To pee, or not to pee
Several years ago I undertook what was probably the strangest writing task that has ever been offered to me. The Dutch sanitaryware manufacturer Royal Sphinx Gustavsberg had produced a women’s urinal, the Lady P, and was about to launch it in the UK. It was the brainchild of industrial design graduate Marian Loth, and Loth’s aim had been to speed up the queues in ladies’ lavatories and at the same time to improve hygiene – apparently the user was meant to “hover” rather than sit. Loth is quoted as saying that “The Lady P principal is piss and go”. My job was to write a lifestyle piece for a weekly magazine to raise awareness of the issues and the product – and to write it from the point of view of a woman. Here is that piece.
To pee, or not to pee:
That, my dear Ophelia, is the question
It was the Wednesday after Christmas. You know, those dog days between Christmas and New Year. No-one’s about. Apart from Oxford Street and Bond Street, the pavements are almost empty, even here in London. Most people are away from work over the holiday, bloated by a surfeit of good cheer. The only people with the energy to venture forth are the shoppers clutching gift vouchers in their hands and heading for the Sales, or carrying crumpled carrier-bags of unsuitable underwear and unwearable woollens, Christmas gifts bound for the Returns counter.
No-one’s about, that is, except me. And my friend Ophelia. Both of us are freelance writers, and both of us actually enjoy this time when the journey to work takes only half as long and the phone forgets how to ring. For us, it’s productive time.
Four o’clock. “Did you have lunch?” Phee’s email asks. “I didn’t. Because if you’re hungry enough I fancy a bowl of pasta and a bottle of frascati after work. What do you think?” I email back “Yes. Where?”
The phone rings, for the first time this afternoon. It’s Phee, of course, and we decide on one of those chrome and black-leather bars in Soho’s Old Compton Street, five minutes from the office and ten minutes away from my flat. The place has just been refitted and I’ve not been there since the refit. But I’ve heard all about it. There’s a little cordoned-off enclave of tables where, early in the evening, they serve fresh pasta with simple sauces. Usually a place like this will be heaving by 6.30. But when we arrive it’s not even busy. Like I said, there’s no-one about.
Phee orders ravioli, stuffed with spinach and ricotta. I go for plain spaghetti tossed in butter with a sprinkle of black pepper. Phee asks for mineral water and I ask for tap; London’s drinking water isn’t as bad as people make it out to be, considering how many pairs of kidneys it’s been through. And yes – an icy bottle of frascati to share.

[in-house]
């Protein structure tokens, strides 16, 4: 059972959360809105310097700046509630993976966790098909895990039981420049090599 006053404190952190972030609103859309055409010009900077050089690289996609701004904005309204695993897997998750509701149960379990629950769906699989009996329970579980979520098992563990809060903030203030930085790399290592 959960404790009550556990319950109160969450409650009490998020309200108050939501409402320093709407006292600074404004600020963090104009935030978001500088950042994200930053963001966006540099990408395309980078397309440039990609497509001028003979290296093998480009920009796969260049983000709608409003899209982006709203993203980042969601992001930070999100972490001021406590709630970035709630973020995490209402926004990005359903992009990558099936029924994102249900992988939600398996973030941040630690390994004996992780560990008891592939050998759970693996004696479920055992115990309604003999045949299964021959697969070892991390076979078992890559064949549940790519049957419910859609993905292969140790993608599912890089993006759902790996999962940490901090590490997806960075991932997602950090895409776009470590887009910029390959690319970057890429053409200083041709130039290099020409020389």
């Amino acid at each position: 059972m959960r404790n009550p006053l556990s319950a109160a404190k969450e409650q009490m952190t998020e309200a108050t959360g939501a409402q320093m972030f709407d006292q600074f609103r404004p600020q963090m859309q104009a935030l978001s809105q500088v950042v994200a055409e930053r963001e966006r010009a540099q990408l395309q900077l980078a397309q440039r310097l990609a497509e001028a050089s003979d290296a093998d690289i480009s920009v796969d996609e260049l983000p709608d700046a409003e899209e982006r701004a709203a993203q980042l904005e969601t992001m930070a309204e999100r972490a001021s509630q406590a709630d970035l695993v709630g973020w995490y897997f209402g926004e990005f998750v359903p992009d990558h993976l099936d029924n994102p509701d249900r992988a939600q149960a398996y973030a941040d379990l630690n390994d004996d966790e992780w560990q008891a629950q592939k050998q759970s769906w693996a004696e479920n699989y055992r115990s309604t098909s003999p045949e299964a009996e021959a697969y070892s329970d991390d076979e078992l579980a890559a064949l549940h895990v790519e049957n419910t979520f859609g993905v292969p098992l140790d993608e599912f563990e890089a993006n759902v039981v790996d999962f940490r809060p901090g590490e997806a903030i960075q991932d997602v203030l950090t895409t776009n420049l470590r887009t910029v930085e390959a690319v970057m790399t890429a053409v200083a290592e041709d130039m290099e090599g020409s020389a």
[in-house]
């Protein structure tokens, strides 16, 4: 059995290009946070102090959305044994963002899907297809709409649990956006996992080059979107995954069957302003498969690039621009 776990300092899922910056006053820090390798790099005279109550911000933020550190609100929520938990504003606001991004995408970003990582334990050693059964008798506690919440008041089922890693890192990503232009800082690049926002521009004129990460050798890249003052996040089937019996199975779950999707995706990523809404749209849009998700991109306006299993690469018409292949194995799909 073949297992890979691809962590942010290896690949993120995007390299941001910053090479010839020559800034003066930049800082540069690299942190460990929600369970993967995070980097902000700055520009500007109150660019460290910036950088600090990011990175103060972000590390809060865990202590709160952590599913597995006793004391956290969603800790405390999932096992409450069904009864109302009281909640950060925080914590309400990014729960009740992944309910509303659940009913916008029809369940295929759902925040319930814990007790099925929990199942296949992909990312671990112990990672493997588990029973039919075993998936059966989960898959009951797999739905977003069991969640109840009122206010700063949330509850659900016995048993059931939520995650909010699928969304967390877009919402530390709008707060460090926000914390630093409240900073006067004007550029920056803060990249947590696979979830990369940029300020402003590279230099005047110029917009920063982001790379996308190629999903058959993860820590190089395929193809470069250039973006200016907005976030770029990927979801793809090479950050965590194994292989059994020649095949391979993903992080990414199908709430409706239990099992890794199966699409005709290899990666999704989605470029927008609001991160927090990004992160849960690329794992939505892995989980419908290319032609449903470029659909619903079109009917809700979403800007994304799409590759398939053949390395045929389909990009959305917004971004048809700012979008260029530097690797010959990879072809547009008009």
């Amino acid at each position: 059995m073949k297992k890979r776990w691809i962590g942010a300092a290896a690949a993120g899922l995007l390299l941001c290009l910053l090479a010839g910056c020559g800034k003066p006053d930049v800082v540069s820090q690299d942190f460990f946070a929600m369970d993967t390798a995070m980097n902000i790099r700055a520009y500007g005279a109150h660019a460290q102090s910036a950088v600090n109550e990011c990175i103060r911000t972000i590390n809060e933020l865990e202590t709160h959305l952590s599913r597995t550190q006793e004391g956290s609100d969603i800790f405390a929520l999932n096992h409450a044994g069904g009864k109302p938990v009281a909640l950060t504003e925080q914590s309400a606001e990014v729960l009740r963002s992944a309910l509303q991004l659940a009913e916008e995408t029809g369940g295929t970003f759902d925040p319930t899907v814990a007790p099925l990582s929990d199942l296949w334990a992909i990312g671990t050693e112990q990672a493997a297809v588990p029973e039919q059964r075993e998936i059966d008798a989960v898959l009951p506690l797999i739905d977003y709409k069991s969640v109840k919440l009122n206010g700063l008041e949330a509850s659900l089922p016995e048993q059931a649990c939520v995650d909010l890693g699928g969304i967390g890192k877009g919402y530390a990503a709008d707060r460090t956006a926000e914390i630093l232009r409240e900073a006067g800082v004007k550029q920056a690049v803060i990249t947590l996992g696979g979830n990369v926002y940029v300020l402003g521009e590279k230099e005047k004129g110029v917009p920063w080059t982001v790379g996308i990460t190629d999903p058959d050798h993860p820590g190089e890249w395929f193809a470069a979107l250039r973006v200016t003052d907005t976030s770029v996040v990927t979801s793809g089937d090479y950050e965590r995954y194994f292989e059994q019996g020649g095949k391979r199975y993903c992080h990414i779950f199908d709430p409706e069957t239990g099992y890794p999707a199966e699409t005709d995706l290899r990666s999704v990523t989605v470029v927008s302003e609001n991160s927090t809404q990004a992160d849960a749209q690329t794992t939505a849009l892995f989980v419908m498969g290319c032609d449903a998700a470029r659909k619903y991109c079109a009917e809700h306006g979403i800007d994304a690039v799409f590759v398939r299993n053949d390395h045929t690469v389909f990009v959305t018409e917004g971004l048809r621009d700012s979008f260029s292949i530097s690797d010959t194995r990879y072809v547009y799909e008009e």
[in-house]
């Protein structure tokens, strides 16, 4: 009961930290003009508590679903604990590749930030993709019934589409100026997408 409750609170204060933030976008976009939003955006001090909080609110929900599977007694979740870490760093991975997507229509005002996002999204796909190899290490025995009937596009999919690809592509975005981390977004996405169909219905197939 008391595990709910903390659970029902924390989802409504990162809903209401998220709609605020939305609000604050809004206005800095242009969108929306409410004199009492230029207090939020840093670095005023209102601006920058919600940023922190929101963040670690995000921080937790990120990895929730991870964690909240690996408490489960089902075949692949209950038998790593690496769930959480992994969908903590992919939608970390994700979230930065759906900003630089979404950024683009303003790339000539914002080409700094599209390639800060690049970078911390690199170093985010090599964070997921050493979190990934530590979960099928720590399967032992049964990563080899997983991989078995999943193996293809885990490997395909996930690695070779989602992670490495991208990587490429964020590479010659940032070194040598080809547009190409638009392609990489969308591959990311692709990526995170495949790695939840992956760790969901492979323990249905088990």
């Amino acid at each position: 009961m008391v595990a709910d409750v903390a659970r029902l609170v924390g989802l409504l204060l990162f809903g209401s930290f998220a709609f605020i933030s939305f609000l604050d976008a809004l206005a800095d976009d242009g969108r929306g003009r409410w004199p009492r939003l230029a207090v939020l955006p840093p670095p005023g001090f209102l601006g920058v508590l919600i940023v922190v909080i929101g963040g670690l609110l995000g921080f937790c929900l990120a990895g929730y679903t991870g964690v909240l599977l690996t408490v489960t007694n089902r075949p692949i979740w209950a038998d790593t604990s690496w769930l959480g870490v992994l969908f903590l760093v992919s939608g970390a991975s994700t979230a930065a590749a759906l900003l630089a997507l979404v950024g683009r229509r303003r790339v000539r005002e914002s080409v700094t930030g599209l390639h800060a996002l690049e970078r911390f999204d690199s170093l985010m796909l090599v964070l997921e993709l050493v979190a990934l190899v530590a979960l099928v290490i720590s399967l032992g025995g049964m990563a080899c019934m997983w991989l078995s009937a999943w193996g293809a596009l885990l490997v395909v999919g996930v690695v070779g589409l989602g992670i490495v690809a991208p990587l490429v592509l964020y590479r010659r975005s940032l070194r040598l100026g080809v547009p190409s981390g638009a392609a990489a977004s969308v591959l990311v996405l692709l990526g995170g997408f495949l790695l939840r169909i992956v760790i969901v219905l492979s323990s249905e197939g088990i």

We push our empty bowls away and carry the remains of our wine over to the bar, perch on high stools, and steal covert glances at the Italian barista. He notices, of course; and ignores, of course. Instead his chest puffs out, his head goes up, and we see him clench his bum in his tight black pants. Phee and I catch each other’s eye and begin to giggle. One bottle of wine between us and we’re schoolgirls again. Time for another bottle, we say. But first, we need to powder our noses.
Before the refit, at least one of the cubicles in the ladies’ room would usually be out of order, and more often than not there’d be a queue for those in use, sometimes stretching out into the corridor. For once, though, the room is empty.
But something else is different, too. There are three fewer cubicles than there were before, and instead, nestling between deep frosted glass partitions, is a row of gleaming white porcelain urinals.
We stop in our tracks. Phee clutches my arm as a flash of apprehension widens her eyes, and we double back out into the corridor, convinced that we’d walked into the wrong room. But no, there’s a little lolly-stick icon of a woman on the door, unmistakably female in her triangular skirt. We dither, not sure what to do. By this time, though, the wine has turned into water, and is clamouring for release in no uncertain terms; if an accident is to be avoided there really is no alternative. I take a deep breath and march back in.
* * *
Urinals for women aren’t a new thing. My mother tells of using them in the fifties, and describes them as being a bit like a narrow bidet that you straddled. That’s ok when you wear a skirt and stockings, maybe, but not so easy in trousers or tights. No wonder they weren’t popular.
Nevertheless there is a definite need for some way to reduce the time it takes for women to use the loo. I was at the opera one night last summer, and joined the inevitable queue for the powder room in the interval. The girl a yard or two in front of me was visibly uncomfortable, shifting from foot to foot and biting her lip. Then the three-minute bell rang and she turned, said “I’m so sorry”, pulled down her trousers and squatted over a drain in the tiled floor. I wish I had her chutzpah!
* * *
They’re quite stylish, these new urinals. They’re broader, and stand out further from the wall, than the men’s one which I sometimes use in my office building’s single-user unisex loo. (No, I don’t mind standing to do it, as long as no-one’s watching.) Side-by-side privacy is assured by the glass partitions, but they’re open to the front. I suppose this is to encourage the user to be as quick as possible. There’s a hook to hang your bag on and a handrail to steady yourself while you strike the pose – a variation on the hover technique. And there’s even an array of tiny graphics to make sure you know which way to face. Smart. But will I use one? Hence my opening question.
The answer is: Ophelia did, I didn’t. I wish I had her chutzpah!
The Lady P was introduced in the UK in 2001, but sales were poor, and Royal Sphinx withdrew the model in 2005.